Władysław took refuge in the border city of Drezdenko, owned by the knight Ulrich von Osten. He remained there until 1375, when with the help of von Oseten and even Burgundian troops send by Philip the Bold invaded the fortresses of Złotoria, Raciąż and Gniewkowo. This time, both sides are better prepared for an armed conflict and they clashed at the Battle of Gniewków, where Władysław's forces defeated the Angevin troops. Władysław retreats to Nieszawa and then to Złotoria, where he organized marauded raids to the near suburbs and villages of Inowrocław and Greater Poland.

The counter-attack of King Louis I took place in June 1376, when he besieged with his army the fortress of Złotoria, where Władysław was injured during a duel with Bartosz Wezenborg. During the siege was also wounded the ally of Louis I and grandson of Casimir III, Duke Casimir IV of Pomerania; he died some months later at the consecuence of his injuries.

Abdication. Return to France. Death[edit]

The final abandonment of Władysław's claims over the inheritance of Casimir III the Great and his ancestral domains came in March 1377, as a result of an agreement concluded at Brześć Kujawski: in exchange for the withdrawal of his claims Władysław received 10,000 florins (in annual payments of 1,000 florins), and the post of Abbey in Pannonhalma Archabbey in Hungary. A restless spirit, when the King failed to paid the annual amount, in October 1379 Władysław suddelnly appeared in Gdańsk; only them the alarmed Louis I paid him the rest of the promised amount. After this, Władysław moved to Lübeck and around April 1381 returned to the monastery at Dijon, where he purchased from the Abbot the prebend, a proper house and a lifetime maintenance.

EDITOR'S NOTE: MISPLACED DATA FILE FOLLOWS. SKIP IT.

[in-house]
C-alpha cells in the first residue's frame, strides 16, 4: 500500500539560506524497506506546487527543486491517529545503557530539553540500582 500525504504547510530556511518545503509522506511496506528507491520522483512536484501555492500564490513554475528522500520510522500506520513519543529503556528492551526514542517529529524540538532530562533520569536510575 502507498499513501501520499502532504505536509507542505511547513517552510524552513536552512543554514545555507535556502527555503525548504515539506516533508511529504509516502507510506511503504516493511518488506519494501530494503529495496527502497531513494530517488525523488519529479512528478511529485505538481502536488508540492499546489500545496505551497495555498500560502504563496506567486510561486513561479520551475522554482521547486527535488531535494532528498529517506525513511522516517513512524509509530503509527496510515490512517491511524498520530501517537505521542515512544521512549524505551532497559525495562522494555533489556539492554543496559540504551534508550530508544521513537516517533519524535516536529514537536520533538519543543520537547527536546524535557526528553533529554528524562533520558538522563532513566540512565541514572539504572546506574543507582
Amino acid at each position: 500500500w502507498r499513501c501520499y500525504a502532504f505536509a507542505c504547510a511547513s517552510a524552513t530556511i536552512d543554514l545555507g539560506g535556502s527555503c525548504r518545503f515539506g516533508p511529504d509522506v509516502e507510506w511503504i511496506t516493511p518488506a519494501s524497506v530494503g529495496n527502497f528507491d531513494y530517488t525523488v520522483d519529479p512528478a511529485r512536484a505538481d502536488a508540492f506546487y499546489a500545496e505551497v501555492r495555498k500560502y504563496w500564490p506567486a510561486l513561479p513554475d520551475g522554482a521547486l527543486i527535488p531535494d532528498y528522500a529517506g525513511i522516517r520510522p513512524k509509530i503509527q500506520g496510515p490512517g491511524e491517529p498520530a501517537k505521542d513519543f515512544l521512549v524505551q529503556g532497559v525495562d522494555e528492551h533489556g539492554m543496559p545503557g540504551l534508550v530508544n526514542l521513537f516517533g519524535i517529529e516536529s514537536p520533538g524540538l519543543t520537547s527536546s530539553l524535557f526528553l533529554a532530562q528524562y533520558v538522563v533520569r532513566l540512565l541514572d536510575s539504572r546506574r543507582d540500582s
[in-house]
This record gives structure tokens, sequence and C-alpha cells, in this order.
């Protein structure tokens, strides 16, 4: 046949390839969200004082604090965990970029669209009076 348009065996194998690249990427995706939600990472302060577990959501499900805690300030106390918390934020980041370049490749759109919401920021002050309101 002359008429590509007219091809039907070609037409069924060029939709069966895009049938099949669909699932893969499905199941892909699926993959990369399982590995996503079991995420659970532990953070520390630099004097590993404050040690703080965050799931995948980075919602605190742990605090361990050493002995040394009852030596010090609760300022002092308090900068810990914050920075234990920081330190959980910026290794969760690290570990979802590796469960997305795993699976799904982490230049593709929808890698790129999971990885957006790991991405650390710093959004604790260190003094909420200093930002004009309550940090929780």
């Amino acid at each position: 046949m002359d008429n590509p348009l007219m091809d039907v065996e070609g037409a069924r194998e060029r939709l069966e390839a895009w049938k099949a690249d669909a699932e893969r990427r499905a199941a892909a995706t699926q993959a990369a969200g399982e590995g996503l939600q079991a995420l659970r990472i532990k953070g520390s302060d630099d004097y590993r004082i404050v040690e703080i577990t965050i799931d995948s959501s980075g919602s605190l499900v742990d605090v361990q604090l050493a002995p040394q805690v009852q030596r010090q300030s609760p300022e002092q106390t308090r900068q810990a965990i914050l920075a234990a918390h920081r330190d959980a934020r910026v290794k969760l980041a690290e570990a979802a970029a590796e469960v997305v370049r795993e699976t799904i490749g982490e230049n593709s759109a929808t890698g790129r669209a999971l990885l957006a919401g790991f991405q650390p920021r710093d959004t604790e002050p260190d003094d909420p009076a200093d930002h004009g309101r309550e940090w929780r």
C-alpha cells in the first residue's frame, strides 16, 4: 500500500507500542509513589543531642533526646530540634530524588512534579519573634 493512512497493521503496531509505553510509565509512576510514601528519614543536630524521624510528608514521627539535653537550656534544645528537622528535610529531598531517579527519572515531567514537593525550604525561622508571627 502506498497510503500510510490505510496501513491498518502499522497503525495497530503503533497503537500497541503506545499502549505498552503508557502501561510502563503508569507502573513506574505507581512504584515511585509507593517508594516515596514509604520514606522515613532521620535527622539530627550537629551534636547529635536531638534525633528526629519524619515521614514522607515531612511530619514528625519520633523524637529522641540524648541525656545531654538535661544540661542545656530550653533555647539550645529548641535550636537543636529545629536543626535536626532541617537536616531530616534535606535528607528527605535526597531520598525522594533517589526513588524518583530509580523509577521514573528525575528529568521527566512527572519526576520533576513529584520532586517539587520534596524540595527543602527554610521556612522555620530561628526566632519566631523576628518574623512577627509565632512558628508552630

His turbulent life didn't end there, because when King Louis I died in 1382, Władysław again raised hopes to recover his patrimony; this could be the only explanation to the fact that by a document dated on 15 September 1382 he finally obtained the dispensation of his vows from Antipope Clement VII. However, and for unknown reasons, never made another attempt to recover his Polish lands.

Certainly after 3 March 1383 Władysław leave again the monastery of Dijon, this time for good; he died on 29 February in the city of Strasbourg. Until recently, the death date of the prince was established on 1 March 1388; this was rightly corrected by Kazimierz Jasiński: on his tombstone inscription was noted Dni MCCC octuagesimo octavo 1 Kal. Martii, which means that Władysław died the day before 1 March 1388; since 1388 was a Leap year, 1 Kal. Martii was 29 February 1388.

According to Władysław's last will, he was buried in the Benedictine Abbey of St. Benignus in Dijon (now Dijon Cathedral), where to this day was preserved his beautiful tombstone. A conmemorative plate was placed in in the 19th century by Prince Władysław Czartoryski. The inscription of the plate states that Władysław the White obtained the release of his vows in connection with his possible succession to the Polish crown.

The turbulent life of the last Piast Kujawy prince fascinated even to his contemporaries; for this reason, the monks of the Benedictine monastery in Dijon called him Le Roy Lancelot (King Lancelot),[1] which referred to the hero of the series of Arthurian tales, one of the knights of the Round Table.

Notes[edit]

  1. ^ Lelewel, p. 194.

References[edit]